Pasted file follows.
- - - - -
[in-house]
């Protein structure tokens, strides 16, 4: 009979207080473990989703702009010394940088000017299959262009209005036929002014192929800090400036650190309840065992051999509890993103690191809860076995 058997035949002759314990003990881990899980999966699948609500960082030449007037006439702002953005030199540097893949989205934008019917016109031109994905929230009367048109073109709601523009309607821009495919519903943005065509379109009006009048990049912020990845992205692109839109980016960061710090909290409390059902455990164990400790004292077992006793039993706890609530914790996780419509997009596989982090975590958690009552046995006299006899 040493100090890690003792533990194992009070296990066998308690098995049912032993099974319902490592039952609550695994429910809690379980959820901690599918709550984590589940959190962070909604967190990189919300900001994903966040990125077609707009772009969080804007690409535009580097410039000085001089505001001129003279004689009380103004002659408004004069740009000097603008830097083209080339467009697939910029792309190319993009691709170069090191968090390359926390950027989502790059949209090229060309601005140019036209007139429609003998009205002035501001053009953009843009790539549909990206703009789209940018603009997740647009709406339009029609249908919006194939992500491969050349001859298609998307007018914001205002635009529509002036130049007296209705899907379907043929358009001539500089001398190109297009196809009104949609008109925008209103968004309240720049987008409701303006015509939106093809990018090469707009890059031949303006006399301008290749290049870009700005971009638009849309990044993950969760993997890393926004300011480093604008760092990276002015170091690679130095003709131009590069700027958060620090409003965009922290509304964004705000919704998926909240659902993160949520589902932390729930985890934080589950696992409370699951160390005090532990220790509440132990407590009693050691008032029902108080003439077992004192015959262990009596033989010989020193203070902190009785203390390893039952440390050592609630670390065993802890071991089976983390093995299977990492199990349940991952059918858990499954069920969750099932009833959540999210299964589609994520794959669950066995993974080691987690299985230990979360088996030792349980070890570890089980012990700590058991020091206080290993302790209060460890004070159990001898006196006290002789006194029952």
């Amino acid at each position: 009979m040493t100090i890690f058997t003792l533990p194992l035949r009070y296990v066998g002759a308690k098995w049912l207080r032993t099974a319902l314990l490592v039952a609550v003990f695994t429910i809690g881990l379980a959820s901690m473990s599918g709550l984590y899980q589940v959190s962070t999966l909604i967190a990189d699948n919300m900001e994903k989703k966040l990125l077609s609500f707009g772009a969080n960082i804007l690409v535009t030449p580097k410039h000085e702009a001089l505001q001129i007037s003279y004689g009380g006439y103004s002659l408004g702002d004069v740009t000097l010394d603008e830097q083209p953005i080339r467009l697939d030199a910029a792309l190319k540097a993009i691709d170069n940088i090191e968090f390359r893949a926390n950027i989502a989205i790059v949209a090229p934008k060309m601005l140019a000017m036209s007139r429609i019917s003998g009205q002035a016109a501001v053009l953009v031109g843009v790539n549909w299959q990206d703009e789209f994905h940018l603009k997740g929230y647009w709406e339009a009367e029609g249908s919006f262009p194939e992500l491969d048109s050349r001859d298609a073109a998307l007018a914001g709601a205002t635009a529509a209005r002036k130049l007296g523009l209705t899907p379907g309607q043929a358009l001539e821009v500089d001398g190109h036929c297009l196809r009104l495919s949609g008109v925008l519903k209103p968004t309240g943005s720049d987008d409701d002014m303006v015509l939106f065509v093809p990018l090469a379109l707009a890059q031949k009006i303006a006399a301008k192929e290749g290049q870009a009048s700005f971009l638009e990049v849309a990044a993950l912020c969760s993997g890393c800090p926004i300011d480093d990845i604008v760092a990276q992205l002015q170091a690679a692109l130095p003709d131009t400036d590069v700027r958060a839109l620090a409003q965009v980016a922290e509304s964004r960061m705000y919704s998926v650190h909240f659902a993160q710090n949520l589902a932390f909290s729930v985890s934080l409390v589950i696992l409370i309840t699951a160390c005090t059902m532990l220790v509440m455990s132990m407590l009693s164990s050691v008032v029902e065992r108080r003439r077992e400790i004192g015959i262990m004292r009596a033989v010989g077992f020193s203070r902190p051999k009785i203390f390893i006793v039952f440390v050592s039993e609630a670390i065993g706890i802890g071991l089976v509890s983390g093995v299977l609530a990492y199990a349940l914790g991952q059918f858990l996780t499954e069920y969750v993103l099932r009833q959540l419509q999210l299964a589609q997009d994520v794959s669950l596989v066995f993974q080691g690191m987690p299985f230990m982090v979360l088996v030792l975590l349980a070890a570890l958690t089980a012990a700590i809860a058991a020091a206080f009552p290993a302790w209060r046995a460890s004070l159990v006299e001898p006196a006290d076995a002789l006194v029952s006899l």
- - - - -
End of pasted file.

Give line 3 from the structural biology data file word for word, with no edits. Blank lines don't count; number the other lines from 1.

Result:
């Amino acid at each position: 009979m040493t100090i890690f058997t003792l533990p194992l035949r009070y296990v066998g002759a308690k098995w049912l207080r032993t099974a319902l314990l490592v039952a609550v003990f695994t429910i809690g881990l379980a959820s901690m473990s599918g709550l984590y899980q589940v959190s962070t999966l909604i967190a990189d699948n919300m900001e994903k989703k966040l990125l077609s609500f707009g772009a969080n960082i804007l690409v535009t030449p580097k410039h000085e702009a001089l505001q001129i007037s003279y004689g009380g006439y103004s002659l408004g702002d004069v740009t000097l010394d603008e830097q083209p953005i080339r467009l697939d030199a910029a792309l190319k540097a993009i691709d170069n940088i090191e968090f390359r893949a926390n950027i989502a989205i790059v949209a090229p934008k060309m601005l140019a000017m036209s007139r429609i019917s003998g009205q002035a016109a501001v053009l953009v031109g843009v790539n549909w299959q990206d703009e789209f994905h940018l603009k997740g929230y647009w709406e339009a009367e029609g249908s919006f262009p194939e992500l491969d048109s050349r001859d298609a073109a998307l007018a914001g709601a205002t635009a529509a209005r002036k130049l007296g523009l209705t899907p379907g309607q043929a358009l001539e821009v500089d001398g190109h036929c297009l196809r009104l495919s949609g008109v925008l519903k209103p968004t309240g943005s720049d987008d409701d002014m303006v015509l939106f065509v093809p990018l090469a379109l707009a890059q031949k009006i303006a006399a301008k192929e290749g290049q870009a009048s700005f971009l638009e990049v849309a990044a993950l912020c969760s993997g890393c800090p926004i300011d480093d990845i604008v760092a990276q992205l002015q170091a690679a692109l130095p003709d131009t400036d590069v700027r958060a839109l620090a409003q965009v980016a922290e509304s964004r960061m705000y919704s998926v650190h909240f659902a993160q710090n949520l589902a932390f909290s729930v985890s934080l409390v589950i696992l409370i309840t699951a160390c005090t059902m532990l220790v509440m455990s132990m407590l009693s164990s050691v008032v029902e065992r108080r003439r077992e400790i004192g015959i262990m004292r009596a033989v010989g077992f020193s203070r902190p051999k009785i203390f390893i006793v039952f440390v050592s039993e609630a670390i065993g706890i802890g071991l089976v509890s983390g093995v299977l609530a990492y199990a349940l914790g991952q059918f858990l996780t499954e069920y969750v993103l099932r009833q959540l419509q999210l299964a589609q997009d994520v794959s669950l596989v066995f993974q080691g690191m987690p299985f230990m982090v979360l088996v030792l975590l349980a070890a570890l958690t089980a012990a700590i809860a058991a020091a206080f009552p290993a302790w209060r046995a460890s004070l159990v006299e001898p006196a006290d076995a002789l006194v029952s006899l």